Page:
“If they need medication or have health issues and you can’t locate them quickly, it can become a critical situation,” Tom Cornelius, DCSO Community Resources, says. “They can be vic- Colorado Life Trak not only saves lives, it contimized or be harmed suffering in cold weath- serves law enforcement dollars. The transmit“Families who have a loved one with a developmental disability or Alzheimer’s, live in fear of them wandering away, not be able to find their way home and getting hurt or killed,” Sheriff David A. Weaver says. “The Colorado Life Trak System helps families who are coping with that responsibility and gives them some peace of mind.”

er, not to mention the concern of their family members trying to find them.” The daughter decided to sign up her dad for Colorado Life Trak in case he gets lost again. Colorado Life Trak is a high-tech tracking system used by law enforcement departments nationwide to locate adults and children suffering from Alzheimer’s disease, Down Syndrome, Autism or other related disorders who have the propensity to become lost. The clients wear a tamper-proof wrist band

ter costs each law enforcement agency between $6,000 and $10,000 to implement. That’s about what it cost to find one missing person without the radio wristband transmitter during a 4 to 6 hour search. The Douglas County Sheriff’s Office started the program in 2006. Today the program has more than 40 clients. To join the program, click here or call Community Resources at 303.660.7544.


f you or your family member has special needs, prepare today for an emergency tomorrow. Register with the Douglas County Sheriff’s Office Special Needs Registry.

The Douglas County Special Needs Registry is a database containing information about individuals in Douglas County with special needs who may require assistance in the event of a disaster. The information may also be used to assist emergency personnel and volunteers in providing assistance. Participation in the Special Needs Registry is voluntary. Our mission is to assess and plan for hazards and emergencies and work with other public safety and municipal agencies to ensure public welfare. As a pre-planning tool, the Special Needs Registry should be considered for all people who have special medical needs (i.e. oxygen or life support systems that are dependent upon electrical power) or have physical disabilities that would make it difficult to independently follow public safety directions, such as evacuation, if the need arose. The County will use reasonable efforts to protect this information including pursuing legal action to prevent disclosure when deemed necessary by the County. However, the County does not warrant that the information provided will be held confidential under the Colorado Open Records Act. Please do not provide information that you believe would compromise your security. To register, click here or call 303.660.7500 and ask for the Emergency Management Office to register with the Special Needs Registry.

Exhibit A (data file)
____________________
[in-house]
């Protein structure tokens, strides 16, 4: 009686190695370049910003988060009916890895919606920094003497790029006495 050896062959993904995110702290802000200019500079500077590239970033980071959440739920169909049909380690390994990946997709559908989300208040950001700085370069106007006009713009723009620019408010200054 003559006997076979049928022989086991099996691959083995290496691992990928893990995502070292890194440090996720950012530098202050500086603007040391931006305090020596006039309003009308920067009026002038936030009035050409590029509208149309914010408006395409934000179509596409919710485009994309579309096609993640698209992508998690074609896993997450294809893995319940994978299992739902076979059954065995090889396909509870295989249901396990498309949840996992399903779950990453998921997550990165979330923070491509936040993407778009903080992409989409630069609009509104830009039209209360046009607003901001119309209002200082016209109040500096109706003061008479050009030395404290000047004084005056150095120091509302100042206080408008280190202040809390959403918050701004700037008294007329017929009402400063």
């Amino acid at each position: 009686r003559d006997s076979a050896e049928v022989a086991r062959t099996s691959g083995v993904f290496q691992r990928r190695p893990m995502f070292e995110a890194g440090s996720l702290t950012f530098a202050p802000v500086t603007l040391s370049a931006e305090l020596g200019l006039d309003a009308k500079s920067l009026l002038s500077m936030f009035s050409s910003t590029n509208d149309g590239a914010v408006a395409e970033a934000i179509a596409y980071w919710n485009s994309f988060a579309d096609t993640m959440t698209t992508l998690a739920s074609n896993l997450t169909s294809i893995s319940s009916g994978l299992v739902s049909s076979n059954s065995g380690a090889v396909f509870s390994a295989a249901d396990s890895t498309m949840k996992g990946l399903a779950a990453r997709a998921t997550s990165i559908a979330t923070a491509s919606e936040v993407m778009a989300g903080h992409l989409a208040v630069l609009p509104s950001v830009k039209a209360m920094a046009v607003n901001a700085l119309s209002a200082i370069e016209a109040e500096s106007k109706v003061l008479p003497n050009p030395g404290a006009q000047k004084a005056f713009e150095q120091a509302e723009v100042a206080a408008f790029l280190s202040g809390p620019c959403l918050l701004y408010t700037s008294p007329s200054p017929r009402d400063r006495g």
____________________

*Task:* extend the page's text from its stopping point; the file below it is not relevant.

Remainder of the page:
Several Douglas County residents have reported E-Mail scams they have received within the last two weeks. The messages they received stated that they were, “EVICTION NOTIFICATIONS”. The messages stated that the residents were “in breach” of their tenancy and would be forced to leave their homes within several weeks. The messages stated they were from “Court Secretary” with different names for court secretary in each case. The messages stated that detailed information was attached – OBVIOUSLY THE SCAMMER WANTED THE CITIZENS TO OPEN THE ATTACHMENTS. This scam is only the latest in a long list of similar scams. PLEASE FOLLOW THESE TIPS IF YOU DON’T KNOW THE EMAIL SENDER: Do not open attachments to any e-mail messages unless you are sure of who the sender of the message is and you trust that person  Attachments may contain viruses that could infect your computer and allow the scammer to access your personal information  Even if the message appears to be from someone you know – it may have been sent by a scammer who was able to get into someone’s contact list  Never give your personal identification information over the phone or computer  You can make an exception if you initiated the call or contact and you are certain that you are talking to a trustworthy employee of a trustworthy business  If something doesn’t feel right – – Pay attention to your instincts

FREEZIN’ FOR A REASON It’s the 2014 Polar Plunge. Show your support for over 14,200 Special Olympics athletes in Colorado by donating money as we plunge into icy waters and raise money for Special Olympics. The Douglas County Sheriff’s Office has put together a team willing to jump in the frigid Aurora Reservoir on March 8th. Please help us raise money for athletes to train and compete in their favorite sport. Just click here to help out: ievent=1090048&lis=1&kntae1090048=F9CEB4363C6E4A149197DA2B946C9560&teamAction=join#